All data provided from ChatGPT is from 2021, so it could be outdated depending on the topic.
Does not necessarily give complex or nuanced answers to queries.
Okay … What about Google’s “Bard”?
Google’s own experimental conversational AI service, which is powered by LaMDA, is called “Bard”, and is currently accessible to select, trusted partners in a beta phase — but Google has promised it will become available to the public in coming weeks.
Bard could shift the way marketers use search engines. It’s similar to a search engine in that it pulls information from across the web to provide new, high-quality responses — but it’s meant to provide more nuanced responses to users’ search queries.
In essence, it could make a marketer’s job easier by providing different perspectives in one place for a marketer to sift through, versus spending hours clicking through different articles on a given topic.
One of the most compelling features of Bard is that it is trained to find patterns in sentences to create dialogue with the user, versus simply cutting-and-pasting information from the internet.
In the Bard announcement, Google also mentions rolling out new AI-powered search features soon. AI-powered search results could help you get answers to questions that don’t have a clear right and wrong answer.
In the example Google provided, a user could search “Is the piano or guitar easier to learn, and how much practice does each need?”
Right now, if you search that query, you get a response like this one:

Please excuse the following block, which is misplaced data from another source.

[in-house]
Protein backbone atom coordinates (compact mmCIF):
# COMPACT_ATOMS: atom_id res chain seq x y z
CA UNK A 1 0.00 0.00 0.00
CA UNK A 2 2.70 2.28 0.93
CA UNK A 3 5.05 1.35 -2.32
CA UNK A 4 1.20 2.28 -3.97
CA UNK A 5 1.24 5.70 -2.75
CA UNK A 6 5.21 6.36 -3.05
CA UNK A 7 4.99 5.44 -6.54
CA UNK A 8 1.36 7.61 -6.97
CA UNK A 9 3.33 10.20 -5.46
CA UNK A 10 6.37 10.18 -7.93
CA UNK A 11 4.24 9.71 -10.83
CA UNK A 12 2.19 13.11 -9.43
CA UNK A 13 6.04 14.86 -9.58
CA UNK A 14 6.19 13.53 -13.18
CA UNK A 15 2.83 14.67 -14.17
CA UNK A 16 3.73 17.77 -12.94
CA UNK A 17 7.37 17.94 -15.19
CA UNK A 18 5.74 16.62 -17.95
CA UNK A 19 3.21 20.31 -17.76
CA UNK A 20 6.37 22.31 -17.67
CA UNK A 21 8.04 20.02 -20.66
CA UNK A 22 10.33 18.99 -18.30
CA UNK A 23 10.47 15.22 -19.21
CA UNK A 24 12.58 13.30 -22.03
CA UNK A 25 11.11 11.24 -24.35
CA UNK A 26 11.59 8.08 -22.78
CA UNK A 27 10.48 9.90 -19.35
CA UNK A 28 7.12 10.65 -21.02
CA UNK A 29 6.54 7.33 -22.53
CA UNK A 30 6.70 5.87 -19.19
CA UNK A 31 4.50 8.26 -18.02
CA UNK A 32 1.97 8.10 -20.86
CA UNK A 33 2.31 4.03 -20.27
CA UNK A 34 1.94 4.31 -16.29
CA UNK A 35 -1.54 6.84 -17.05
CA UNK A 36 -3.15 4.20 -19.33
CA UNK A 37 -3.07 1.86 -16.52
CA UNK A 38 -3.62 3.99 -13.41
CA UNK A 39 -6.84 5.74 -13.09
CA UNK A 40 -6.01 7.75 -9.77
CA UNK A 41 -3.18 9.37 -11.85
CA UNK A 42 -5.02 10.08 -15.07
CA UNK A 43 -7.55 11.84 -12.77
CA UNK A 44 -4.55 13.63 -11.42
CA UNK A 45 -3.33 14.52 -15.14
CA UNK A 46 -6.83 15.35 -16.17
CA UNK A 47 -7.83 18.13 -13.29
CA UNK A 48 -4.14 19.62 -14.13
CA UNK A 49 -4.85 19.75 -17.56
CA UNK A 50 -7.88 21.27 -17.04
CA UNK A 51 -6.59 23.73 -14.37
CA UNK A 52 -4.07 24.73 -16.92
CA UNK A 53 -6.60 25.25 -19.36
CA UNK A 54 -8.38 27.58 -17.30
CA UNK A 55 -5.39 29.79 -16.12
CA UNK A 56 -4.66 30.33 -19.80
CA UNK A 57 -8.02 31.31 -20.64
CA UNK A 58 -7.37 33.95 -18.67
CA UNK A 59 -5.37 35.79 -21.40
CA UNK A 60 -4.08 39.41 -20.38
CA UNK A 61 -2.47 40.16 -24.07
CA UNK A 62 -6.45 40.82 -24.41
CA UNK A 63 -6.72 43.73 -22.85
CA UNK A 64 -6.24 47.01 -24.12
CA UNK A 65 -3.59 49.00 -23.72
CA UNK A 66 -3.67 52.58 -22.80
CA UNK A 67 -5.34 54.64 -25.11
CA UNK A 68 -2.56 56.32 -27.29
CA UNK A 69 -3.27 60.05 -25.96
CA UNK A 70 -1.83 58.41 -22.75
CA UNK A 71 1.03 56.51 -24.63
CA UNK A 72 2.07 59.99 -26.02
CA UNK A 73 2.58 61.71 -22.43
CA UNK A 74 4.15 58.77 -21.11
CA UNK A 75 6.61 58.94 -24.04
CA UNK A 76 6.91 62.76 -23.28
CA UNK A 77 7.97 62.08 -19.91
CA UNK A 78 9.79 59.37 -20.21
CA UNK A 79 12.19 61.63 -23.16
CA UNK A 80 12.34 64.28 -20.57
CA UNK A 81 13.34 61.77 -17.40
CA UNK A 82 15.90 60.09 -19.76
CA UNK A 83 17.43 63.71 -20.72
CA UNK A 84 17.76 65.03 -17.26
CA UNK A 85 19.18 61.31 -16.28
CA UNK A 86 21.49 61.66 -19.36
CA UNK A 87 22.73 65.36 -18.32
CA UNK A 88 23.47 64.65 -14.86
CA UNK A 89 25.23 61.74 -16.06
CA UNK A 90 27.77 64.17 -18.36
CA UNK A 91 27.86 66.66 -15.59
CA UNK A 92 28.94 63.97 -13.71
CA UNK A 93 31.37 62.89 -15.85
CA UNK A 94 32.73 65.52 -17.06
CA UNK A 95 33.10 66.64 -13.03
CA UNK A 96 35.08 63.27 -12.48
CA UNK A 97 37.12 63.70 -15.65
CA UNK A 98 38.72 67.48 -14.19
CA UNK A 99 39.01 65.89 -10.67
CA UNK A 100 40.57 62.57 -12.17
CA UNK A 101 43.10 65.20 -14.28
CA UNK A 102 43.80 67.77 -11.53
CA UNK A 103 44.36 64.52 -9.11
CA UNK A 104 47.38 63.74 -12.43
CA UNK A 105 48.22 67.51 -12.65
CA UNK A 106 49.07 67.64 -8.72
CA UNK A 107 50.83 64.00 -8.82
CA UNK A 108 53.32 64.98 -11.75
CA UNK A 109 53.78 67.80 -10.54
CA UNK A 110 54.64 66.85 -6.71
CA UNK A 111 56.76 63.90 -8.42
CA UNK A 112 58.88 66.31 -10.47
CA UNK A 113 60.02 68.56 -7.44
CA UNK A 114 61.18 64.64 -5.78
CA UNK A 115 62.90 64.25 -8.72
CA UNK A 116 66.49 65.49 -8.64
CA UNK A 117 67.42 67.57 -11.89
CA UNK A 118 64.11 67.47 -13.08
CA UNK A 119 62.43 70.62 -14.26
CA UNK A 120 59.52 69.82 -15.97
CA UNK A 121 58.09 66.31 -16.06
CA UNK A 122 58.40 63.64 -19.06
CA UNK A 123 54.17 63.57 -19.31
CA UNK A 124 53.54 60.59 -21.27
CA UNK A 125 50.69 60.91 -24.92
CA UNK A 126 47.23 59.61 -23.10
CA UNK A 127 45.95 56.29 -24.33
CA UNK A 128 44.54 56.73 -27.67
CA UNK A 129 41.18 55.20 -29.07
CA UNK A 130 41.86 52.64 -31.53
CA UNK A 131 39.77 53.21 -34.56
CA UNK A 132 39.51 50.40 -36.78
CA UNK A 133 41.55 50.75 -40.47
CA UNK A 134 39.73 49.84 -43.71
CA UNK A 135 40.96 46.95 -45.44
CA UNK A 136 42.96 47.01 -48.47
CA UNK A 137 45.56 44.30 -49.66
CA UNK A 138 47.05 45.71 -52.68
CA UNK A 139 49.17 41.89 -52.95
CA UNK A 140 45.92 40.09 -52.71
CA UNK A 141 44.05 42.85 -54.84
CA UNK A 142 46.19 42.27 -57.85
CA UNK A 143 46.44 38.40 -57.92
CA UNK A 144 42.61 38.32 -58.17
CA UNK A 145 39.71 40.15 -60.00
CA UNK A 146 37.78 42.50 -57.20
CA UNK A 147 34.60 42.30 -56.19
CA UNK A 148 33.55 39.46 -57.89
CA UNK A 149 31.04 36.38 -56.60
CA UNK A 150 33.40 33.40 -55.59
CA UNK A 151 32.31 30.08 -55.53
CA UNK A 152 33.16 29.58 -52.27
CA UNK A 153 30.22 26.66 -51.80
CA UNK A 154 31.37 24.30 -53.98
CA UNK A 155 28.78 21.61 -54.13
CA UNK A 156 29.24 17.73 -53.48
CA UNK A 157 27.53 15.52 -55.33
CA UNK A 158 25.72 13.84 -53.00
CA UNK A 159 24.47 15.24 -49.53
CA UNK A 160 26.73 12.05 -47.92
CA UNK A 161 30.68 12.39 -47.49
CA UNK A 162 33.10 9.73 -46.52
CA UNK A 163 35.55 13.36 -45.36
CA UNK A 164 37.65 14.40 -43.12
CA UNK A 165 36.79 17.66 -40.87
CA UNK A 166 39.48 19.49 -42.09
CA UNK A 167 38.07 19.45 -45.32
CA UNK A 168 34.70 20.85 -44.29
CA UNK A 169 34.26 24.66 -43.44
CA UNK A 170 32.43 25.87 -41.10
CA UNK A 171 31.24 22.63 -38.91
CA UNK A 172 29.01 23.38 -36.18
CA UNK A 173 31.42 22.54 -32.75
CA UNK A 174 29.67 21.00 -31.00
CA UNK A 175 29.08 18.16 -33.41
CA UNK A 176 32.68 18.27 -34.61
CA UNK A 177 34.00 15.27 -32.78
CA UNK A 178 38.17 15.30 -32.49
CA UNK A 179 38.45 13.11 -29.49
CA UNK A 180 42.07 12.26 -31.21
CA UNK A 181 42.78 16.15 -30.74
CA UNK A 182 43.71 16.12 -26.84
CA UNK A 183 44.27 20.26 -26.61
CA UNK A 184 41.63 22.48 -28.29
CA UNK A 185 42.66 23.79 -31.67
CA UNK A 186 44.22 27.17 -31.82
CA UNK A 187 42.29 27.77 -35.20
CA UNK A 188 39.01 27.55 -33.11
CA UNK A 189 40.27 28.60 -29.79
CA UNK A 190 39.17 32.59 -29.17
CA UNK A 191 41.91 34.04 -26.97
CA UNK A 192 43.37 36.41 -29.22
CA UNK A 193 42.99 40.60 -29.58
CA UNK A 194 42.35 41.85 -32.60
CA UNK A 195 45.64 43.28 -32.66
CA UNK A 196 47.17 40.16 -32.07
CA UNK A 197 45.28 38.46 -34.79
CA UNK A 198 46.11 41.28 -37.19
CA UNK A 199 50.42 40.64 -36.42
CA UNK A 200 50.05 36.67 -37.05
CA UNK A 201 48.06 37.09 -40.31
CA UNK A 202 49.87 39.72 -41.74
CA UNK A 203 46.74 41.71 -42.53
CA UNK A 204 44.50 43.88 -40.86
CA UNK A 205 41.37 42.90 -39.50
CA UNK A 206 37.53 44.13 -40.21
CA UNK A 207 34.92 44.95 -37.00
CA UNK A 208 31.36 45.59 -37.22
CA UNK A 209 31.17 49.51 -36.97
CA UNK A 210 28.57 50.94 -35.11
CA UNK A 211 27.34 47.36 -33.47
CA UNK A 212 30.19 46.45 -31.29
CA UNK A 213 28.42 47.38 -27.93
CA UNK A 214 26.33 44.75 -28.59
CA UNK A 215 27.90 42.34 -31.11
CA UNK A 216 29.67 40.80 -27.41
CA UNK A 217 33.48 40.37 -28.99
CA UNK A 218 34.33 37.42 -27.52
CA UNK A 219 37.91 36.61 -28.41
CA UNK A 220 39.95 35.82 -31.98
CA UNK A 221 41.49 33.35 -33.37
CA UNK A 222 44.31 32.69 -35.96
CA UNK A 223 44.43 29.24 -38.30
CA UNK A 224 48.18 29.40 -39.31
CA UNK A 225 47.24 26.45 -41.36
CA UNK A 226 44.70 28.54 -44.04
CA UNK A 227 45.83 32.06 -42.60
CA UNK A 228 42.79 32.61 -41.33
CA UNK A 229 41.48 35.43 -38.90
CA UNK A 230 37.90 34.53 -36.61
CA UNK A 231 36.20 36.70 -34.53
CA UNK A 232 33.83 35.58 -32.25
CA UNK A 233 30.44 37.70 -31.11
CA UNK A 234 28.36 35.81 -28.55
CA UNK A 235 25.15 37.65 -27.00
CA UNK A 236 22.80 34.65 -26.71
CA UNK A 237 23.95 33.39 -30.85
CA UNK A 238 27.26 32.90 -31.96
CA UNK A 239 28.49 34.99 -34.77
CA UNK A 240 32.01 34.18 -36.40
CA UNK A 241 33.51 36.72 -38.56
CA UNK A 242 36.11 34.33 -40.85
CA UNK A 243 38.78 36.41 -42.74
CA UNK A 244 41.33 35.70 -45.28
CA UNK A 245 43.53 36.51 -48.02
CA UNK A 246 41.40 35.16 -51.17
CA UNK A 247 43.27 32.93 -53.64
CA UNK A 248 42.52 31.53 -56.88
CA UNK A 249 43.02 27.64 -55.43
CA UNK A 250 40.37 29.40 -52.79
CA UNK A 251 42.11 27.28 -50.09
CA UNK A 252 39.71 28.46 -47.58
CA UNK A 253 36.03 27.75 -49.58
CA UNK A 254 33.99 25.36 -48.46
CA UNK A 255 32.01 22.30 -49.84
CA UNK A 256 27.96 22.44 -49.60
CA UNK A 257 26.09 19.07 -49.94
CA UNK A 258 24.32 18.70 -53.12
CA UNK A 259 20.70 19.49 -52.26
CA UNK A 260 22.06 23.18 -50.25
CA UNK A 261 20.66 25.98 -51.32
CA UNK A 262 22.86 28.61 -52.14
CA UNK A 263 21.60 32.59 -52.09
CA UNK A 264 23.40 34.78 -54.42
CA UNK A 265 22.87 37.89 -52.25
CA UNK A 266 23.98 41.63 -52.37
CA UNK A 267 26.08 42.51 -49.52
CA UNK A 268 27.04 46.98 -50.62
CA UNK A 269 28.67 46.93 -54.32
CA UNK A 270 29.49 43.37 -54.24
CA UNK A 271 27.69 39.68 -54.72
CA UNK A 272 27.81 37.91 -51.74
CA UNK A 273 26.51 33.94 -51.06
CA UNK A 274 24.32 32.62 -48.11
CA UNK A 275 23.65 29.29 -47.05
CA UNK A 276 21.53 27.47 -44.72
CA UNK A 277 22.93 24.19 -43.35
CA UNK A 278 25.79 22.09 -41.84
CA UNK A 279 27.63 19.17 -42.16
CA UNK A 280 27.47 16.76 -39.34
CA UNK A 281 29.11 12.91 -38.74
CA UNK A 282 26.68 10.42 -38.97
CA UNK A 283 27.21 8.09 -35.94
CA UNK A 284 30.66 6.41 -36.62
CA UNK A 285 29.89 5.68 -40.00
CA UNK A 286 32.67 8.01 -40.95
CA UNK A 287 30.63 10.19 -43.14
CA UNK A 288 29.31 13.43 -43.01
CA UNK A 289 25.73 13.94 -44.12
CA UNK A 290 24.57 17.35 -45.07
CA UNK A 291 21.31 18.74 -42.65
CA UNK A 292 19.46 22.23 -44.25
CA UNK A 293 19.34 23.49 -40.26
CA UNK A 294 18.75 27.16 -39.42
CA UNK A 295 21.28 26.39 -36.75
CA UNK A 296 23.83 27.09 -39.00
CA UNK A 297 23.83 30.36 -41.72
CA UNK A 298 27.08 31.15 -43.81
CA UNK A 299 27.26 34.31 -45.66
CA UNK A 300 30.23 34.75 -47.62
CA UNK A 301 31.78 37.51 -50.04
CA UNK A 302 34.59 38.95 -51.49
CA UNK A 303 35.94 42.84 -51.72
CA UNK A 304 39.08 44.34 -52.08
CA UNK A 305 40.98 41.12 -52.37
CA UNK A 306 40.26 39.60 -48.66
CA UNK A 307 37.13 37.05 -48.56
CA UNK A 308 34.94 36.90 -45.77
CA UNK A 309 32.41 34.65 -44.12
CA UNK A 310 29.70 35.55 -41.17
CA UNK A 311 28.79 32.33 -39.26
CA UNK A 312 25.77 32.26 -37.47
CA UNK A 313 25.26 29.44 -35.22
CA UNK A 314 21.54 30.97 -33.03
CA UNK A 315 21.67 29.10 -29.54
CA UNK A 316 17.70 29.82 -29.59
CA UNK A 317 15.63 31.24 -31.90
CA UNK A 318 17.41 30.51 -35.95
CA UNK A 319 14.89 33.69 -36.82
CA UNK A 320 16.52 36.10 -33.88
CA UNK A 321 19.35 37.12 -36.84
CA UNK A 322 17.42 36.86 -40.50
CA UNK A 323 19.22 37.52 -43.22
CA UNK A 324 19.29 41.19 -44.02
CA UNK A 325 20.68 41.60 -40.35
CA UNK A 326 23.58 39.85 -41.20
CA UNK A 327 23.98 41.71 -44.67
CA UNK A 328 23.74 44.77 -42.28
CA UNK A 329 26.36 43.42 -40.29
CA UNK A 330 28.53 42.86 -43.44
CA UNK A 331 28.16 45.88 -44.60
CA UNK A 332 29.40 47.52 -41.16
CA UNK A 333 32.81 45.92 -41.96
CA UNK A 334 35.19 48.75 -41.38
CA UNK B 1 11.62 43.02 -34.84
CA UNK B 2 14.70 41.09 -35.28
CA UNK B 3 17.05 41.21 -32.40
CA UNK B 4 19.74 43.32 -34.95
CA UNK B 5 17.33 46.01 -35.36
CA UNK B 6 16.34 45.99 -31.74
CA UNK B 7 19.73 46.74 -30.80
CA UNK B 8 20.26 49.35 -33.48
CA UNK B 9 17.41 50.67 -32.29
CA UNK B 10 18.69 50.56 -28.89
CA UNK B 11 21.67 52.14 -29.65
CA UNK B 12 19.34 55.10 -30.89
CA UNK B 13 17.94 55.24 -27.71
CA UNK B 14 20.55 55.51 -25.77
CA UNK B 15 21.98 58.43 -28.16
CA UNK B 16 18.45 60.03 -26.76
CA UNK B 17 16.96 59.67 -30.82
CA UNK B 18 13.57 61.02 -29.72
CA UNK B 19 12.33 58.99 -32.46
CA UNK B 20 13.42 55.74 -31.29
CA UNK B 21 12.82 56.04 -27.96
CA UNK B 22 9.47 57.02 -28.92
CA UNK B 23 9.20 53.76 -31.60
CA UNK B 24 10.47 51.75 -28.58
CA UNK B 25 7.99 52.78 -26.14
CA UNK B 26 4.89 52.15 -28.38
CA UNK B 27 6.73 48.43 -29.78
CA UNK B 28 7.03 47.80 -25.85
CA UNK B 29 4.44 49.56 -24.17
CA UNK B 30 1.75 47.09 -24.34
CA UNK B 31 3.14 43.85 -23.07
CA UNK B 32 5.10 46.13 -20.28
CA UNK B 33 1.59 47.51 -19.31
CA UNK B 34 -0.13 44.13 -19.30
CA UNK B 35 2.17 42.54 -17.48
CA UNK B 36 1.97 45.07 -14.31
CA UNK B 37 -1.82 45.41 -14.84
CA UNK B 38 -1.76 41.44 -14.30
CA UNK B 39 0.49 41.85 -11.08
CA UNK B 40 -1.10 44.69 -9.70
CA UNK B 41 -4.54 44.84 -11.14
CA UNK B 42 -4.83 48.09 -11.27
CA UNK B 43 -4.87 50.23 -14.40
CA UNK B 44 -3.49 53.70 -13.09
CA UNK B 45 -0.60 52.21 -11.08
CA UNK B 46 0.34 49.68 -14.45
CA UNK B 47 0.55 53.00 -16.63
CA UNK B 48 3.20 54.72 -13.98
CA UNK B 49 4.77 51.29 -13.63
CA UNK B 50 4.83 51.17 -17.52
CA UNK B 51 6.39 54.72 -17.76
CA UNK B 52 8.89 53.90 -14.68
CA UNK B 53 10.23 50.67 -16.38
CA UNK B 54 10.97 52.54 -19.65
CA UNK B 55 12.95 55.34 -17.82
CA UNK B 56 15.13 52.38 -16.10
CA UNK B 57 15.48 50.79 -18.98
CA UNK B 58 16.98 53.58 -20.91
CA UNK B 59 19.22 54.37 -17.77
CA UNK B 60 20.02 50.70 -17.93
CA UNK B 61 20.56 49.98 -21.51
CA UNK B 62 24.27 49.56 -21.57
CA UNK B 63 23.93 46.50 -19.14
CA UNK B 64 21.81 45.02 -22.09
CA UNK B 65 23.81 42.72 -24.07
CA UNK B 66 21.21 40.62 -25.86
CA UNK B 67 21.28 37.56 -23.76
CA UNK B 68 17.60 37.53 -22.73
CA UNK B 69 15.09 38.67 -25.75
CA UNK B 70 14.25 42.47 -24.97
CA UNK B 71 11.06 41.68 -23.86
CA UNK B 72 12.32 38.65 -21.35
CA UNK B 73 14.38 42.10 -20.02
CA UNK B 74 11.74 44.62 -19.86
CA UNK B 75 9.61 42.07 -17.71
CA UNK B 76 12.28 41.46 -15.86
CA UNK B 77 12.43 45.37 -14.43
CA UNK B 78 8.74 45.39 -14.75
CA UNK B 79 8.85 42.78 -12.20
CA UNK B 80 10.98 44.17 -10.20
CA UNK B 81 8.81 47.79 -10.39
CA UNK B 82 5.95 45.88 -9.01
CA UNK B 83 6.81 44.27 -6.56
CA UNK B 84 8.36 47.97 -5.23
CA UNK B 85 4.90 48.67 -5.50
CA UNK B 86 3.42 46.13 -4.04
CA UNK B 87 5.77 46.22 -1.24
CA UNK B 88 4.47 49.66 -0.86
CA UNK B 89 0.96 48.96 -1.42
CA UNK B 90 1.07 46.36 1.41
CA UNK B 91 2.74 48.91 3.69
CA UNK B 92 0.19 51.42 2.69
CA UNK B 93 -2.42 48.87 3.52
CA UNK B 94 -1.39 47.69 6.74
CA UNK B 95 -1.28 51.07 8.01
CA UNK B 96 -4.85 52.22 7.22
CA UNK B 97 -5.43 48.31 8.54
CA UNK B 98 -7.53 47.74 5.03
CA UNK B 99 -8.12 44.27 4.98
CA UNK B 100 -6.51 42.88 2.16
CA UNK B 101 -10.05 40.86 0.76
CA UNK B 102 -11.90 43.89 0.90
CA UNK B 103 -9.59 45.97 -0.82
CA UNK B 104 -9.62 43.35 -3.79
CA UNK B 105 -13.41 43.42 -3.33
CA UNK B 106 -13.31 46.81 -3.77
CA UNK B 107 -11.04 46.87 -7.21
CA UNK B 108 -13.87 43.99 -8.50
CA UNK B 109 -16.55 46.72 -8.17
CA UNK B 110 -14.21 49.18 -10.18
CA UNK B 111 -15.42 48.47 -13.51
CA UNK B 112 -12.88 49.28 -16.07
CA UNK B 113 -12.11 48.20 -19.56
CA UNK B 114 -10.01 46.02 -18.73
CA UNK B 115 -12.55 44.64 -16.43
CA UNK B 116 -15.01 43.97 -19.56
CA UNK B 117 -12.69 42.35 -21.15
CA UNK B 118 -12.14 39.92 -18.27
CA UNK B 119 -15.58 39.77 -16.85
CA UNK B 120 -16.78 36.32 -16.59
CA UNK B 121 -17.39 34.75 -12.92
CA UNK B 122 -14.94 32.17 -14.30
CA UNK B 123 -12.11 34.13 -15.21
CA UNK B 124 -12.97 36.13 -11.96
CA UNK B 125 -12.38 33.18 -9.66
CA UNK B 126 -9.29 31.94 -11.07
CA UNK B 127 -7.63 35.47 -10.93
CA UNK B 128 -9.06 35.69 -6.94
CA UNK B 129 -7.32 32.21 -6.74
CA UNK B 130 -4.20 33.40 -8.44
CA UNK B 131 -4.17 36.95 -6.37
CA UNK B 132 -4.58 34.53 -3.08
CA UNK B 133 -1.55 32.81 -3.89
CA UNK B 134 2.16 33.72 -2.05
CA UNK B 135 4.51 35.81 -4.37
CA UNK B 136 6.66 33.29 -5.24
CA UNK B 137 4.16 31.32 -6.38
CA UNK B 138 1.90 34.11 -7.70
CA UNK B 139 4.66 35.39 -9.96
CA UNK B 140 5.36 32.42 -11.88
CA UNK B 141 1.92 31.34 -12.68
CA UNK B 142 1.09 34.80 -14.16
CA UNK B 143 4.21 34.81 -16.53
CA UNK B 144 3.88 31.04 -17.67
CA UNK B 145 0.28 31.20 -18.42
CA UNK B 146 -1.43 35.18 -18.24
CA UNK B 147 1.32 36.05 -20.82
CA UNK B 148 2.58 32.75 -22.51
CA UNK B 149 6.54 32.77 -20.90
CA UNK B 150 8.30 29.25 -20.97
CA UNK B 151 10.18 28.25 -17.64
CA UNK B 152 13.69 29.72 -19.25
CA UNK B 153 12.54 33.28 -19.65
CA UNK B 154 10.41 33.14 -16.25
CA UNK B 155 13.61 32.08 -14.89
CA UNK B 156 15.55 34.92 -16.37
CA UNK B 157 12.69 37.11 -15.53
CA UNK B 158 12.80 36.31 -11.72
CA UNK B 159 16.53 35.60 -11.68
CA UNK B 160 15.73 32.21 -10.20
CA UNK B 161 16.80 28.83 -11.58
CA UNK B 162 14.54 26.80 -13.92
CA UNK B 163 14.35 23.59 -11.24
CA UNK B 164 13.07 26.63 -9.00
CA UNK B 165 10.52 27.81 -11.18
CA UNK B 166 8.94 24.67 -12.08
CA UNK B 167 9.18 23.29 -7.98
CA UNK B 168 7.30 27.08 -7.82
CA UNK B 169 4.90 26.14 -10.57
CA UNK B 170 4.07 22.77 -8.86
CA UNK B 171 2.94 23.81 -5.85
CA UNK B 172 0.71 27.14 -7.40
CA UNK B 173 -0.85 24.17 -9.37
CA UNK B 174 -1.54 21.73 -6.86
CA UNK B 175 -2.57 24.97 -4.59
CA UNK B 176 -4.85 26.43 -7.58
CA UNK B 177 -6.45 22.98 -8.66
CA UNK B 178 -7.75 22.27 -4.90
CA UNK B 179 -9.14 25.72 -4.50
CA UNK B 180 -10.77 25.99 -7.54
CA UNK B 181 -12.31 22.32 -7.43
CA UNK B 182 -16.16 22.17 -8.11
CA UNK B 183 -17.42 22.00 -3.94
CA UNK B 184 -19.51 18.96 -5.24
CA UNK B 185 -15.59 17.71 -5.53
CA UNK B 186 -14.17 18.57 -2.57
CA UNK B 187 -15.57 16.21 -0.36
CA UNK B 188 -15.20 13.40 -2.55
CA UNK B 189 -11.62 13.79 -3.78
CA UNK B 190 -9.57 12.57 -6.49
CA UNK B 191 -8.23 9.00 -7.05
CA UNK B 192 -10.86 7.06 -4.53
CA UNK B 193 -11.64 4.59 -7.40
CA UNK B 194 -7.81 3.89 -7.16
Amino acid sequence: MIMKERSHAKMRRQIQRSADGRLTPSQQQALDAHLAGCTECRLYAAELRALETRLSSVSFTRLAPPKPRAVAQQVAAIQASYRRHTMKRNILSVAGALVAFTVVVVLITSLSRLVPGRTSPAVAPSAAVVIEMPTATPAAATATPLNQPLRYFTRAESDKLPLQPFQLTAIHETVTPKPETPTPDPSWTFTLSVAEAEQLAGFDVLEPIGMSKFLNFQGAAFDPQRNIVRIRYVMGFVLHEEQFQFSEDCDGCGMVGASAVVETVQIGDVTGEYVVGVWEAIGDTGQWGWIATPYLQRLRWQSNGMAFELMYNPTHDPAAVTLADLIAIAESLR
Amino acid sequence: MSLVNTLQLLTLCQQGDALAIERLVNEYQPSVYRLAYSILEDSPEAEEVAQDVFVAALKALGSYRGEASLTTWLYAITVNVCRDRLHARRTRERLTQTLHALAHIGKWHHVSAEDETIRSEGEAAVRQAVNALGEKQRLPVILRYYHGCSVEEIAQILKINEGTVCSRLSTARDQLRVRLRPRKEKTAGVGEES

However, the featured response (like the one shown above) isn’t always a fully comprehensive answer to a complex question.
Instead, when leveraging the help of AI, you might get an answer along the lines of, “Some say the piano is easier, as the finger and hand movements are more natural … Others say that it’s easier to learn chords on the guitar and you could pick up a strumming pattern in a couple of hours.”
Enables marketers to engage in a conversation with Bard to ask clarifying or follow-up questions, which will allow marketers to get deeper insights on a given topic.
Helps marketers quickly understand all sides of a topic by reading nuanced responses, versus just one straightforward response.
Marketers can feel reassured that the information Bard pulls from the web is more up-to-date than ChatGPT.
Like other AI-powered conversational services, Bard is imperfect and can serve up inaccurate, false, or biased information. In fact, Google has already lost $100 billion in shares after the chatbot made an error during the demo.
Is Microsoft’s AI-powered Bing the Clear Winner?
Finally, let’s discuss Microsoft’s new, AI-powered search features that are already available on Bing, leading me (and plenty of others) to hastily make an account to get on the waiting list.
Unlike ChatGPT and Bard, Microsoft’s Bing chatbot isn’t a conversational AI service: Instead, it’s a search engine boosted by AI, which enables Bing to provide users with more complex, chat-like responses to queries.
Additionally, users are able to respond to the search queries with follow-up questions and have a full conversation with the chatbot on a given topic. Microsoft’s labelled it a “AI copilot for the web”.
Even though Microsoft has invested billions of dollars in OpenAI, the company tells users that their version is much more powerful than ChatGPT.